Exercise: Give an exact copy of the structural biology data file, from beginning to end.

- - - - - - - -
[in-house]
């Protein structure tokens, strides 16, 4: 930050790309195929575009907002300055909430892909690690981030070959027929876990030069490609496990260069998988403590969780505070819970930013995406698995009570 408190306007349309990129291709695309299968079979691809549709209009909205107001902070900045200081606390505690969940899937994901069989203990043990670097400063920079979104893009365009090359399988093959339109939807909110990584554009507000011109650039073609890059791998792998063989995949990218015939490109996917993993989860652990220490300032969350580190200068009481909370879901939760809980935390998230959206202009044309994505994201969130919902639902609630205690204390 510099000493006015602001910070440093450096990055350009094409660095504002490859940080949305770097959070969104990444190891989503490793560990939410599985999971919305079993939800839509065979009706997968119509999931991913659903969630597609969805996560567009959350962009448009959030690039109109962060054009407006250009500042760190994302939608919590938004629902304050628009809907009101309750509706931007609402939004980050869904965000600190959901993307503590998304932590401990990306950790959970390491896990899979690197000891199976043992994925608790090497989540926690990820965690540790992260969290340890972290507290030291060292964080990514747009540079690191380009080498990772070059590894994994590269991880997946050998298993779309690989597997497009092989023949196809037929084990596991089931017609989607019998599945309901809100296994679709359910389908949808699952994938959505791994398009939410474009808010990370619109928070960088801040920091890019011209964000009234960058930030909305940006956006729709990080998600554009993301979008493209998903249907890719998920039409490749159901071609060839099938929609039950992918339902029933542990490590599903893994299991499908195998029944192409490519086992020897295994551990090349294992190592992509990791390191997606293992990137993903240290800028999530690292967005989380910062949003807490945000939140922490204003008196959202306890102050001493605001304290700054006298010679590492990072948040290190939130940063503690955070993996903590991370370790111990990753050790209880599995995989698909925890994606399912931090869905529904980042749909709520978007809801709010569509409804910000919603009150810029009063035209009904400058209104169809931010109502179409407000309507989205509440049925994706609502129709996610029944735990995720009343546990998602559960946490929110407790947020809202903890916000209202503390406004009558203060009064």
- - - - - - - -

[in-house]
């Protein structure tokens, strides 16, 4: 930050790309195929575009907002300055909430892909690690981030070959027929876990030069490609496990260069998988403590969780505070819970930013995406698995009570 408190306007349309990129291709695309299968079979691809549709209009909205107001902070900045200081606390505690969940899937994901069989203990043990670097400063920079979104893009365009090359399988093959339109939807909110990584554009507000011109650039073609890059791998792998063989995949990218015939490109996917993993989860652990220490300032969350580190200068009481909370879901939760809980935390998230959206202009044309994505994201969130919902639902609630205690204390 510099000493006015602001910070440093450096990055350009094409660095504002490859940080949305770097959070969104990444190891989503490793560990939410599985999971919305079993939800839509065979009706997968119509999931991913659903969630597609969805996560567009959350962009448009959030690039109109962060054009407006250009500042760190994302939608919590938004629902304050628009809907009101309750509706931007609402939004980050869904965000600190959901993307503590998304932590401990990306950790959970390491896990899979690197000891199976043992994925608790090497989540926690990820965690540790992260969290340890972290507290030291060292964080990514747009540079690191380009080498990772070059590894994994590269991880997946050998298993779309690989597997497009092989023949196809037929084990596991089931017609989607019998599945309901809100296994679709359910389908949808699952994938959505791994398009939410474009808010990370619109928070960088801040920091890019011209964000009234960058930030909305940006956006729709990080998600554009993301979008493209998903249907890719998920039409490749159901071609060839099938929609039950992918339902029933542990490590599903893994299991499908195998029944192409490519086992020897295994551990090349294992190592992509990791390191997606293992990137993903240290800028999530690292967005989380910062949003807490945000939140922490204003008196959202306890102050001493605001304290700054006298010679590492990072948040290190939130940063503690955070993996903590991370370790111990990753050790209880599995995989698909925890994606399912931090869905529904980042749909709520978007809801709010569509409804910000919603009150810029009063035209009904400058209104169809931010109502179409407000309507989205509440049925994706609502129709996610029944735990995720009343546990998602559960946490929110407790947020809202903890916000209202503390406004009558203060009064």